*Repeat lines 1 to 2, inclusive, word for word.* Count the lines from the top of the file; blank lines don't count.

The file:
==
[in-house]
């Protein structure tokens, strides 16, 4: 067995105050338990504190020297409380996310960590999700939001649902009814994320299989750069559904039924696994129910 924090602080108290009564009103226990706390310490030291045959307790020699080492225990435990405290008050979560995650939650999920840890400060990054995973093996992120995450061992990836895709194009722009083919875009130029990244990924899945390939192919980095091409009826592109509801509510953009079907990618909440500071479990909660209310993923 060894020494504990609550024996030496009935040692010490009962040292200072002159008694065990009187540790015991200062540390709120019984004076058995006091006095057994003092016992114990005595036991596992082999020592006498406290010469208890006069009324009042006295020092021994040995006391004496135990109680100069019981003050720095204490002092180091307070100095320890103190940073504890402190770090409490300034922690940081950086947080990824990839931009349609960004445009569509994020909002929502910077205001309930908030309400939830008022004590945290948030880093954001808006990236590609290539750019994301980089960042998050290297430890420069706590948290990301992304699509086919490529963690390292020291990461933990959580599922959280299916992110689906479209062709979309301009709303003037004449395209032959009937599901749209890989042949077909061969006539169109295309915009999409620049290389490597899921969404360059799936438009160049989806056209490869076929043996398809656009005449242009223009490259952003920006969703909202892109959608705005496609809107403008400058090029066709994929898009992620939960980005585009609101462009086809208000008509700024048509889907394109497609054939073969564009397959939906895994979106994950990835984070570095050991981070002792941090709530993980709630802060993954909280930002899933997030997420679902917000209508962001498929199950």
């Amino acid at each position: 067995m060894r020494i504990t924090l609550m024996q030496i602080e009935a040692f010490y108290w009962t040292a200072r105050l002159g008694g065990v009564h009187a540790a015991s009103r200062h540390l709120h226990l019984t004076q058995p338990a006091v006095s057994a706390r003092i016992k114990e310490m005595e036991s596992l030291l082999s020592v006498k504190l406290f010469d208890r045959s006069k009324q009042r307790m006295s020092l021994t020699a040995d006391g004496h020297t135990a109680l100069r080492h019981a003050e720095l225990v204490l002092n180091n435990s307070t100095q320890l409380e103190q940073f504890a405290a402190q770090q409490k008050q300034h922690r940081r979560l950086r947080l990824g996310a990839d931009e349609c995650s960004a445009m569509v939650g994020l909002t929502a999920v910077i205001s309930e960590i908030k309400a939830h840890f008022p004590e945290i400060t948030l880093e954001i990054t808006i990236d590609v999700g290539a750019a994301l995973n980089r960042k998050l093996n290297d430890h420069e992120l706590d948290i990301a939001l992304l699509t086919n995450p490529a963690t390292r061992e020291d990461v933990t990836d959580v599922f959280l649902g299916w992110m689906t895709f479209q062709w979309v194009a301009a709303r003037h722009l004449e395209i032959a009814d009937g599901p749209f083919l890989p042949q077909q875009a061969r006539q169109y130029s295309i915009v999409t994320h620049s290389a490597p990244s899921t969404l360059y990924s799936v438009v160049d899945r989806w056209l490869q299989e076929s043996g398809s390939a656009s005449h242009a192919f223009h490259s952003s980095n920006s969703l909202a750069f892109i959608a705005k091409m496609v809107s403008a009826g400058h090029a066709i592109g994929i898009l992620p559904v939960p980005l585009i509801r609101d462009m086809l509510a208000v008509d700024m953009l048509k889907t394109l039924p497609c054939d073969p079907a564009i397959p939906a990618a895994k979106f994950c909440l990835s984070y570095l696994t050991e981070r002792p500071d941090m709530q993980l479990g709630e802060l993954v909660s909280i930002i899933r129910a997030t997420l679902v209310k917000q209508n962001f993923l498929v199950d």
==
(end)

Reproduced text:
[in-house]
């Protein structure tokens, strides 16, 4: 067995105050338990504190020297409380996310960590999700939001649902009814994320299989750069559904039924696994129910 924090602080108290009564009103226990706390310490030291045959307790020699080492225990435990405290008050979560995650939650999920840890400060990054995973093996992120995450061992990836895709194009722009083919875009130029990244990924899945390939192919980095091409009826592109509801509510953009079907990618909440500071479990909660209310993923 060894020494504990609550024996030496009935040692010490009962040292200072002159008694065990009187540790015991200062540390709120019984004076058995006091006095057994003092016992114990005595036991596992082999020592006498406290010469208890006069009324009042006295020092021994040995006391004496135990109680100069019981003050720095204490002092180091307070100095320890103190940073504890402190770090409490300034922690940081950086947080990824990839931009349609960004445009569509994020909002929502910077205001309930908030309400939830008022004590945290948030880093954001808006990236590609290539750019994301980089960042998050290297430890420069706590948290990301992304699509086919490529963690390292020291990461933990959580599922959280299916992110689906479209062709979309301009709303003037004449395209032959009937599901749209890989042949077909061969006539169109295309915009999409620049290389490597899921969404360059799936438009160049989806056209490869076929043996398809656009005449242009223009490259952003920006969703909202892109959608705005496609809107403008400058090029066709994929898009992620939960980005585009609101462009086809208000008509700024048509889907394109497609054939073969564009397959939906895994979106994950990835984070570095050991981070002792941090709530993980709630802060993954909280930002899933997030997420679902917000209508962001498929199950």